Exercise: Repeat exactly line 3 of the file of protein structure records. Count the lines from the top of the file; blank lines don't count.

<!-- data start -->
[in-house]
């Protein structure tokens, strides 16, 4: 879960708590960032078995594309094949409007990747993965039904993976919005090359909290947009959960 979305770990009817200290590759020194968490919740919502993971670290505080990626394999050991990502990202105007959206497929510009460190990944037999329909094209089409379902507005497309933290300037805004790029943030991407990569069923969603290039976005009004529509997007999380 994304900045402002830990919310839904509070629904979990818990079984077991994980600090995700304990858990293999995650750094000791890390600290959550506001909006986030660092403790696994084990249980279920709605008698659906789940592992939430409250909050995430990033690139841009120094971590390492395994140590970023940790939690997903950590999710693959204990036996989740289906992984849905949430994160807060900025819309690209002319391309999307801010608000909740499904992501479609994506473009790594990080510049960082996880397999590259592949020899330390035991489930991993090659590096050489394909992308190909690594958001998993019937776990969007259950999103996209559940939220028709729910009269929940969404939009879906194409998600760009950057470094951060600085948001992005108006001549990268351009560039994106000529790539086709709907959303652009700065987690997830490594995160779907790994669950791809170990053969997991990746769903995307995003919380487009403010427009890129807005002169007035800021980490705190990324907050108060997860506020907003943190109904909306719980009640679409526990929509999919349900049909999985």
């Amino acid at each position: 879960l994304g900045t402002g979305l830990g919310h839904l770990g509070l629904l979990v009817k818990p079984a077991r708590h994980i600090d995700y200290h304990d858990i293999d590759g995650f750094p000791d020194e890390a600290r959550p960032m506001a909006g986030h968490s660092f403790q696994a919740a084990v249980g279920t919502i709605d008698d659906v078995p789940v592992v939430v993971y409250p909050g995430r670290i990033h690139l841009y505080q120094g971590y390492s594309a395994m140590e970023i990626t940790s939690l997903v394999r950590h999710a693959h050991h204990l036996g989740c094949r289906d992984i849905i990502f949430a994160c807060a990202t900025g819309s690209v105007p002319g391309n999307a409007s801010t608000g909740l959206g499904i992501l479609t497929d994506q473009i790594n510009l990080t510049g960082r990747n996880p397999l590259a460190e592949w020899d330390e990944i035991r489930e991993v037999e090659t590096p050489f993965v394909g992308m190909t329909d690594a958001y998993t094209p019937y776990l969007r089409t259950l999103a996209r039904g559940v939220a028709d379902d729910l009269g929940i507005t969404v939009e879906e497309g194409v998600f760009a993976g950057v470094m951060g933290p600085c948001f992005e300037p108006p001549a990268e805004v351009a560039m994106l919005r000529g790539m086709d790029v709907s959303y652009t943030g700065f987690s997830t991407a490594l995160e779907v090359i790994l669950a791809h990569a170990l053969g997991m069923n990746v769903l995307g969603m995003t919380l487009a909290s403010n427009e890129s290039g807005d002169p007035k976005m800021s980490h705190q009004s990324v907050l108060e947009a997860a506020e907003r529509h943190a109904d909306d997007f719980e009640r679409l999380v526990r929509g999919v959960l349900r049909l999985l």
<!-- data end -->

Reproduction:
């Amino acid at each position: 879960l994304g900045t402002g979305l830990g919310h839904l770990g509070l629904l979990v009817k818990p079984a077991r708590h994980i600090d995700y200290h304990d858990i293999d590759g995650f750094p000791d020194e890390a600290r959550p960032m506001a909006g986030h968490s660092f403790q696994a919740a084990v249980g279920t919502i709605d008698d659906v078995p789940v592992v939430v993971y409250p909050g995430r670290i990033h690139l841009y505080q120094g971590y390492s594309a395994m140590e970023i990626t940790s939690l997903v394999r950590h999710a693959h050991h204990l036996g989740c094949r289906d992984i849905i990502f949430a994160c807060a990202t900025g819309s690209v105007p002319g391309n999307a409007s801010t608000g909740l959206g499904i992501l479609t497929d994506q473009i790594n510009l990080t510049g960082r990747n996880p397999l590259a460190e592949w020899d330390e990944i035991r489930e991993v037999e090659t590096p050489f993965v394909g992308m190909t329909d690594a958001y998993t094209p019937y776990l969007r089409t259950l999103a996209r039904g559940v939220a028709d379902d729910l009269g929940i507005t969404v939009e879906e497309g194409v998600f760009a993976g950057v470094m951060g933290p600085c948001f992005e300037p108006p001549a990268e805004v351009a560039m994106l919005r000529g790539m086709d790029v709907s959303y652009t943030g700065f987690s997830t991407a490594l995160e779907v090359i790994l669950a791809h990569a170990l053969g997991m069923n990746v769903l995307g969603m995003t919380l487009a909290s403010n427009e890129s290039g807005d002169p007035k976005m800021s980490h705190q009004s990324v907050l108060e947009a997860a506020e907003r529509h943190a109904d909306d997007f719980e009640r679409l999380v526990r929509g999919v959960l349900r049909l999985l």